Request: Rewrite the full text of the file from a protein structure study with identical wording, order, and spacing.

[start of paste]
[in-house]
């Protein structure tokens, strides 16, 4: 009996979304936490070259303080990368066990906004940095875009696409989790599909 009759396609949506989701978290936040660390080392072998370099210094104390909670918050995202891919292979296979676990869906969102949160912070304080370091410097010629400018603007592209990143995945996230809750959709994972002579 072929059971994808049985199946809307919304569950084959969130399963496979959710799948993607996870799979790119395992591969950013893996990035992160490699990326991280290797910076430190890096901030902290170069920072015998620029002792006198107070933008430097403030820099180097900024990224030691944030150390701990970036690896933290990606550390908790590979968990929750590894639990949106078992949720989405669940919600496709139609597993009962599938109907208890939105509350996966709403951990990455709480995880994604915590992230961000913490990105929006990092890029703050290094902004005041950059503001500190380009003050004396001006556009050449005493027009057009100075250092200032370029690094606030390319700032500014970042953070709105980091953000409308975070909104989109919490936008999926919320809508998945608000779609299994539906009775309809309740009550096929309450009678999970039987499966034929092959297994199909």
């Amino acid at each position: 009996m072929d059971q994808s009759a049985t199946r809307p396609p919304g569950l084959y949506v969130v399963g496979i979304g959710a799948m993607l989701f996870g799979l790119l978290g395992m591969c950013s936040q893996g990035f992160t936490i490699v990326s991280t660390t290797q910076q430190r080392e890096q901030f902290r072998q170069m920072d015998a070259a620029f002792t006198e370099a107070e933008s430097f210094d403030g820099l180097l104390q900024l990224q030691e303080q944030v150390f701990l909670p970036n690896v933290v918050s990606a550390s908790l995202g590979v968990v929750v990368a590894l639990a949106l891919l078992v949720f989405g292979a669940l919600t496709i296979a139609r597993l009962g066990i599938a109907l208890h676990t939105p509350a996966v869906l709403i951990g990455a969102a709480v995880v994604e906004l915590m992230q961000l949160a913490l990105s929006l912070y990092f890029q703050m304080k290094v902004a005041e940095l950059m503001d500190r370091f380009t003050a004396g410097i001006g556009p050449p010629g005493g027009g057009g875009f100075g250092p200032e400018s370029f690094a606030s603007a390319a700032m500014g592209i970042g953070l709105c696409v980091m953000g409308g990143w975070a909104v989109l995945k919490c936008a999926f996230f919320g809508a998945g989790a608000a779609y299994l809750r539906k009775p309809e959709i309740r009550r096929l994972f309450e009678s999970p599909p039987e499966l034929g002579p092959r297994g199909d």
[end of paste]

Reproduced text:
[in-house]
């Protein structure tokens, strides 16, 4: 009996979304936490070259303080990368066990906004940095875009696409989790599909 009759396609949506989701978290936040660390080392072998370099210094104390909670918050995202891919292979296979676990869906969102949160912070304080370091410097010629400018603007592209990143995945996230809750959709994972002579 072929059971994808049985199946809307919304569950084959969130399963496979959710799948993607996870799979790119395992591969950013893996990035992160490699990326991280290797910076430190890096901030902290170069920072015998620029002792006198107070933008430097403030820099180097900024990224030691944030150390701990970036690896933290990606550390908790590979968990929750590894639990949106078992949720989405669940919600496709139609597993009962599938109907208890939105509350996966709403951990990455709480995880994604915590992230961000913490990105929006990092890029703050290094902004005041950059503001500190380009003050004396001006556009050449005493027009057009100075250092200032370029690094606030390319700032500014970042953070709105980091953000409308975070909104989109919490936008999926919320809508998945608000779609299994539906009775309809309740009550096929309450009678999970039987499966034929092959297994199909």
């Amino acid at each position: 009996m072929d059971q994808s009759a049985t199946r809307p396609p919304g569950l084959y949506v969130v399963g496979i979304g959710a799948m993607l989701f996870g799979l790119l978290g395992m591969c950013s936040q893996g990035f992160t936490i490699v990326s991280t660390t290797q910076q430190r080392e890096q901030f902290r072998q170069m920072d015998a070259a620029f002792t006198e370099a107070e933008s430097f210094d403030g820099l180097l104390q900024l990224q030691e303080q944030v150390f701990l909670p970036n690896v933290v918050s990606a550390s908790l995202g590979v968990v929750v990368a590894l639990a949106l891919l078992v949720f989405g292979a669940l919600t496709i296979a139609r597993l009962g066990i599938a109907l208890h676990t939105p509350a996966v869906l709403i951990g990455a969102a709480v995880v994604e906004l915590m992230q961000l949160a913490l990105s929006l912070y990092f890029q703050m304080k290094v902004a005041e940095l950059m503001d500190r370091f380009t003050a004396g410097i001006g556009p050449p010629g005493g027009g057009g875009f100075g250092p200032e400018s370029f690094a606030s603007a390319a700032m500014g592209i970042g953070l709105c696409v980091m953000g409308g990143w975070a909104v989109l995945k919490c936008a999926f996230f919320g809508a998945g989790a608000a779609y299994l809750r539906k009775p309809e959709i309740r009550r096929l994972f309450e009678s999970p599909p039987e499966l034929g002579p092959r297994g199909d």